The Supreme Court of Canada (SCC) recently denied leave to appeal in Battiston v. Microsoft Canada Inc., 2021 ONCA 727.
The SCC decision reinforces an Ontario Court of Appeal decision which concluded that an employee’s consent through an internal e-consent process was a valid means of bringing an agreement, and in particular, termination provisions to the employee’s attention. The decision also established that e-consent can limit incentive payments during the common law notice periods, if properly implemented.
After working at Microsoft for 23 years, an employee was terminated without cause. The trial judge awarded him 24 months’ pay in lieu of notice, including damages for unvested stock awards despite Stock Award Agreement (the “Agreement”) which stipulated that any unvested stock awards do not vest to an employee if employment comes to an end for any reason.
Every year, for 16 years, the employee participated in the stock award program; the employee received an email notification relating to his share awards. Each notification required the employee to accept the terms of the agreement. Acceptance was considered provided when the employee checked a box included in the email notification confirming that he had read, understood and accepted the stock award agreement. The email notifications contained the following language:
Congratulations on your recent stock award! To accept this stock award, please go to My Rewards and complete the online acceptance process. A record will be saved indicating that you have read, understood and accepted the stock award agreement and the accompanying Plan documents. Please note that failure to read and accept the stock award and the Plan documents may prevent you from receiving shares from this stock award in the future.
At trial, the employee admitted to the court that he did not actually read the Agreement, and therefore did not know about the termination provisions. The employee asserted that he was under the impression that he would get the unvested stock if he was terminated.
The trial judge found that the termination provisions in the Agreement were not properly brought to the employee’s attention. This, despite the fact that the Agreement was brought to the employee’s attention by email every year, which he confirmed. The trial judge concluded that the “…email communication that accompanied the notice of the stock award each year does not amount to reasonable measures to draw the termination provisions” to the employee’s attention. It is unclear what more the Employer could have done to bring this to the employee’s attention.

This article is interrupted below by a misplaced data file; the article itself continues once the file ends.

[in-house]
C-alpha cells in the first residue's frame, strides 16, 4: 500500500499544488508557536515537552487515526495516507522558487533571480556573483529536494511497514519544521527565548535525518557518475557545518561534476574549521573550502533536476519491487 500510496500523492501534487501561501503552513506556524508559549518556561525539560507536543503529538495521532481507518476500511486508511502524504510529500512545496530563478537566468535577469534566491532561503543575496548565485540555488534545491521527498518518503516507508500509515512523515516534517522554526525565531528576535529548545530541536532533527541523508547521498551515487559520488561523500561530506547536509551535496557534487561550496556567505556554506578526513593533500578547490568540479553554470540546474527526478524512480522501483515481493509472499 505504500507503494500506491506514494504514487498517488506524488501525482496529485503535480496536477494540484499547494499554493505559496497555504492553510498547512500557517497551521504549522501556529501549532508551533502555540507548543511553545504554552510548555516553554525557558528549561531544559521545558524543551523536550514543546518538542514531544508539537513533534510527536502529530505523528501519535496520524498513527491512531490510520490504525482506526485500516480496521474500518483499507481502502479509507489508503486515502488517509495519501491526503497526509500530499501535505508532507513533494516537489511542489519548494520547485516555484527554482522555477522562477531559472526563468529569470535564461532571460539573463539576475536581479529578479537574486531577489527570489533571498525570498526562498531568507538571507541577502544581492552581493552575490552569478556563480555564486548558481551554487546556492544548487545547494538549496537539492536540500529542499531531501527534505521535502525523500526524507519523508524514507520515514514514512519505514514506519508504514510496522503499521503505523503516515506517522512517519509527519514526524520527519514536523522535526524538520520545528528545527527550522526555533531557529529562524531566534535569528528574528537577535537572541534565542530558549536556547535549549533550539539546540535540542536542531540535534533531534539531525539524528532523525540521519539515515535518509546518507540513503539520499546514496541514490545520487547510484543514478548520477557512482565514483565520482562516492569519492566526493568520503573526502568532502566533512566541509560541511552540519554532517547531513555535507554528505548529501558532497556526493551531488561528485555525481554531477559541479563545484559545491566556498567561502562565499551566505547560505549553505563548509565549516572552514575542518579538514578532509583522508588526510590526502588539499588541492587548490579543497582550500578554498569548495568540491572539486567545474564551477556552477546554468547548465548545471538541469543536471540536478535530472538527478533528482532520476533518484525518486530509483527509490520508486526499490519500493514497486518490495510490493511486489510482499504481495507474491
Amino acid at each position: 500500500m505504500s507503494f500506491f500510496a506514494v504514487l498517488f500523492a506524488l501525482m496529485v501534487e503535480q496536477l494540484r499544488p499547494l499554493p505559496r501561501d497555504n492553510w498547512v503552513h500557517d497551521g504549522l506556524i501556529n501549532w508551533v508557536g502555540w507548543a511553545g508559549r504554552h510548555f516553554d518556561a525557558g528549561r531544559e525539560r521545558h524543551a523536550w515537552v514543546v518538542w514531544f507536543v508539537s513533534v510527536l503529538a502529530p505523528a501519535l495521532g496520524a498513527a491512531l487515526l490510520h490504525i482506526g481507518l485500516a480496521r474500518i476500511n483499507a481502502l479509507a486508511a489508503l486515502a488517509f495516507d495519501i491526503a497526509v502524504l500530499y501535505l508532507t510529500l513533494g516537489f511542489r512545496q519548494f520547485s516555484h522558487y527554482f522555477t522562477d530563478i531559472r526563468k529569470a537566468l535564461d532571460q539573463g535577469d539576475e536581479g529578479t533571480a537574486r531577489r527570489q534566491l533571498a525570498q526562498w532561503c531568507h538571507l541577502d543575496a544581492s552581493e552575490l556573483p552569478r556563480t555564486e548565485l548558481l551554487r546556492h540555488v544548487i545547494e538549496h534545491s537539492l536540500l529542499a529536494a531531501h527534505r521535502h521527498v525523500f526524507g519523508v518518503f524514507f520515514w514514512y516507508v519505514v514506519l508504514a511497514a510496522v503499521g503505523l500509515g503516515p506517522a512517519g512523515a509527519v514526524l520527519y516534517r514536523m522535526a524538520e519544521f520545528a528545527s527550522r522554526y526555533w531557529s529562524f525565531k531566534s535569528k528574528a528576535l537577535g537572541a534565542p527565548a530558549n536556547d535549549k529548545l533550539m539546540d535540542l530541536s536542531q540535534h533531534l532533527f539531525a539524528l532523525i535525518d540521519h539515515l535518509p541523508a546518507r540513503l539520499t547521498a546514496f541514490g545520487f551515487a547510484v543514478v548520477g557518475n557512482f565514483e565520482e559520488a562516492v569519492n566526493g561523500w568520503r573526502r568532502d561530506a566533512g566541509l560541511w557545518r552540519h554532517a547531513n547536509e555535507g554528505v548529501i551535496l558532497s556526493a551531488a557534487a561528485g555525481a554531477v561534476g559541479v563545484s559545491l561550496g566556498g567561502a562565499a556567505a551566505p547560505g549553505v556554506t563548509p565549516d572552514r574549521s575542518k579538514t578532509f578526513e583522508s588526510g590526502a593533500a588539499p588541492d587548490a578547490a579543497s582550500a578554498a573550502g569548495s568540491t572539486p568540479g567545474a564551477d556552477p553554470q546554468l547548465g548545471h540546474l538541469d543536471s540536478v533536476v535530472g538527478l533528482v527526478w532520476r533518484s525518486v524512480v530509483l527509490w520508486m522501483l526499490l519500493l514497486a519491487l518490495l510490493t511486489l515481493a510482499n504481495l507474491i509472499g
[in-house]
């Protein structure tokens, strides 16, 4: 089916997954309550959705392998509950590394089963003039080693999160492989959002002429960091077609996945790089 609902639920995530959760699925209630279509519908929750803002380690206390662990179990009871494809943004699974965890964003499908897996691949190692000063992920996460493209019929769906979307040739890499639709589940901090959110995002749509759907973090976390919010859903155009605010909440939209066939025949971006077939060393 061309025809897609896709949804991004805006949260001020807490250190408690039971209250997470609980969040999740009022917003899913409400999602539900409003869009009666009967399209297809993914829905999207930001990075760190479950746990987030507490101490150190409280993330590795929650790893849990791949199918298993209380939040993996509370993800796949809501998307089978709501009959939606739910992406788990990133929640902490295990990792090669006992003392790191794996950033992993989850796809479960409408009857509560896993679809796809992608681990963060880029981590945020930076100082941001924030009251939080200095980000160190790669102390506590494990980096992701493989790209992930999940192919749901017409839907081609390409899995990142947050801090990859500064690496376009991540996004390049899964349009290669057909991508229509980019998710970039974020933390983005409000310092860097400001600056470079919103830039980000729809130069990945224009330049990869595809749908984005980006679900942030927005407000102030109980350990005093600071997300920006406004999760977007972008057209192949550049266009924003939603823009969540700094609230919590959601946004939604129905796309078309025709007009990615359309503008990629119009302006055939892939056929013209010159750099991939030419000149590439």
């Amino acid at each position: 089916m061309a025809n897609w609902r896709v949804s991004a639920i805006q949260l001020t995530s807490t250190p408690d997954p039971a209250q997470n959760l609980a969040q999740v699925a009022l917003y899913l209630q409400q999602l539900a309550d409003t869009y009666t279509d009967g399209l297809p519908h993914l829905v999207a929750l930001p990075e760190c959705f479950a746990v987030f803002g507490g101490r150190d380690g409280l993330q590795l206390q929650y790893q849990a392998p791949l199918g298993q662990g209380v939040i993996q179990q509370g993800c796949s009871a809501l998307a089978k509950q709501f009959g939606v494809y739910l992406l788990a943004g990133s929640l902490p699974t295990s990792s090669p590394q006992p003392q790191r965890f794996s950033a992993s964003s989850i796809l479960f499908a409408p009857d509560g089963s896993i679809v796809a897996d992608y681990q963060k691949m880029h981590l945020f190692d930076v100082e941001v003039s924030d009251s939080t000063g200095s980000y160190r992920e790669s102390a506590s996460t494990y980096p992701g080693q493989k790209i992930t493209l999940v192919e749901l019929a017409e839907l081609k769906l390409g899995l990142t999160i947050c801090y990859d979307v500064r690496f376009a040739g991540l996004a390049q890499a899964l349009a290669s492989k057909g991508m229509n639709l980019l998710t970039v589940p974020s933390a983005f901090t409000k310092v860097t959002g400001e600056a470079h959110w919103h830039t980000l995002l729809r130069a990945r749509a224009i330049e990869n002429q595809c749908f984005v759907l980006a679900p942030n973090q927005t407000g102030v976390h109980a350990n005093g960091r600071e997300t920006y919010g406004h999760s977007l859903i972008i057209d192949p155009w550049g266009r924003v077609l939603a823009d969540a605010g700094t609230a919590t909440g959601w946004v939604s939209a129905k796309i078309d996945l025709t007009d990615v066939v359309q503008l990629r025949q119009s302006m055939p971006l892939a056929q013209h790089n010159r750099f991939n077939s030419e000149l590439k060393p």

Microsoft appealed to the Ontario Court of Appeal solely on the trial judge’s conclusion that the respondent was entitled to unvested stock awards after his termination. The Court of Appeal agreed with the employer and concluded that the trial judge’s findings regarding notification of the Agreement could not stand. In particular, the Court of Appeal stated that for 16 years, the employee expressly agreed to the terms of the Agreement. He made a conscious choice not to read it and misrepresented his acceptance of the terms to the employer when he clicked on the check box.
For employers, Battiston does not change the law regarding the implementation of enforceable agreements, which requires (i) termination clauses to be clear and unambiguous; (ii) terms must be consistent with all minimum statutory requirements and (iii) the employer must ensure that the employees are fully informed of the terms. However, Battiston does clarify that employers can implement automatic e-consent mechanisms to communicate the terms of an agreement with an employee, and this can be a valid and enforceable means of communicating with employees. An employee who repeatedly indicates to the employer that they have read, understood and accepted terms of an agreement by clicking on an e-consent box, will not be able to easily resile from that position later on or claim that they did not receive proper notification of terms of any agreement.